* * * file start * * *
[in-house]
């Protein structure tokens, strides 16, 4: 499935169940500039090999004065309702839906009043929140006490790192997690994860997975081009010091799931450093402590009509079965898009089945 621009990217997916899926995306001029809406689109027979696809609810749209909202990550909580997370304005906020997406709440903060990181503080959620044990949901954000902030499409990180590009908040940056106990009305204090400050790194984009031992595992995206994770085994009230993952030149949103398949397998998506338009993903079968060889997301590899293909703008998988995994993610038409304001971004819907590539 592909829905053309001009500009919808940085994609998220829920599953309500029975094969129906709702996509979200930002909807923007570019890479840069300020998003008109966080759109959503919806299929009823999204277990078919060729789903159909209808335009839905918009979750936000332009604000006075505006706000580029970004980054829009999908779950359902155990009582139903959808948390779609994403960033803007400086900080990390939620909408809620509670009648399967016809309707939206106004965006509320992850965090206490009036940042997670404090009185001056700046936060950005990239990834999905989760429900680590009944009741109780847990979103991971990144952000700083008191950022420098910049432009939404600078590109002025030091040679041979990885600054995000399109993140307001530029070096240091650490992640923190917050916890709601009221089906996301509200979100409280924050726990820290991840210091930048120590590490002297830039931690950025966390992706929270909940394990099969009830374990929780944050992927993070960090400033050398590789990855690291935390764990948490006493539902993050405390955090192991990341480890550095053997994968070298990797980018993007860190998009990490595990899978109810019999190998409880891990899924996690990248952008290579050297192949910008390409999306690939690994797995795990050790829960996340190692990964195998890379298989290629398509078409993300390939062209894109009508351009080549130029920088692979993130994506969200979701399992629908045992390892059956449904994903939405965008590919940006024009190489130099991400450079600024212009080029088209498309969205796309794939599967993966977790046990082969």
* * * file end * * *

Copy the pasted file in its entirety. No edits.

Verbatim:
[in-house]
């Protein structure tokens, strides 16, 4: 499935169940500039090999004065309702839906009043929140006490790192997690994860997975081009010091799931450093402590009509079965898009089945 621009990217997916899926995306001029809406689109027979696809609810749209909202990550909580997370304005906020997406709440903060990181503080959620044990949901954000902030499409990180590009908040940056106990009305204090400050790194984009031992595992995206994770085994009230993952030149949103398949397998998506338009993903079968060889997301590899293909703008998988995994993610038409304001971004819907590539 592909829905053309001009500009919808940085994609998220829920599953309500029975094969129906709702996509979200930002909807923007570019890479840069300020998003008109966080759109959503919806299929009823999204277990078919060729789903159909209808335009839905918009979750936000332009604000006075505006706000580029970004980054829009999908779950359902155990009582139903959808948390779609994403960033803007400086900080990390939620909408809620509670009648399967016809309707939206106004965006509320992850965090206490009036940042997670404090009185001056700046936060950005990239990834999905989760429900680590009944009741109780847990979103991971990144952000700083008191950022420098910049432009939404600078590109002025030091040679041979990885600054995000399109993140307001530029070096240091650490992640923190917050916890709601009221089906996301509200979100409280924050726990820290991840210091930048120590590490002297830039931690950025966390992706929270909940394990099969009830374990929780944050992927993070960090400033050398590789990855690291935390764990948490006493539902993050405390955090192991990341480890550095053997994968070298990797980018993007860190998009990490595990899978109810019999190998409880891990899924996690990248952008290579050297192949910008390409999306690939690994797995795990050790829960996340190692990964195998890379298989290629398509078409993300390939062209894109009508351009080549130029920088692979993130994506969200979701399992629908045992390892059956449904994903939405965008590919940006024009190489130099991400450079600024212009080029088209498309969205796309794939599967993966977790046990082969």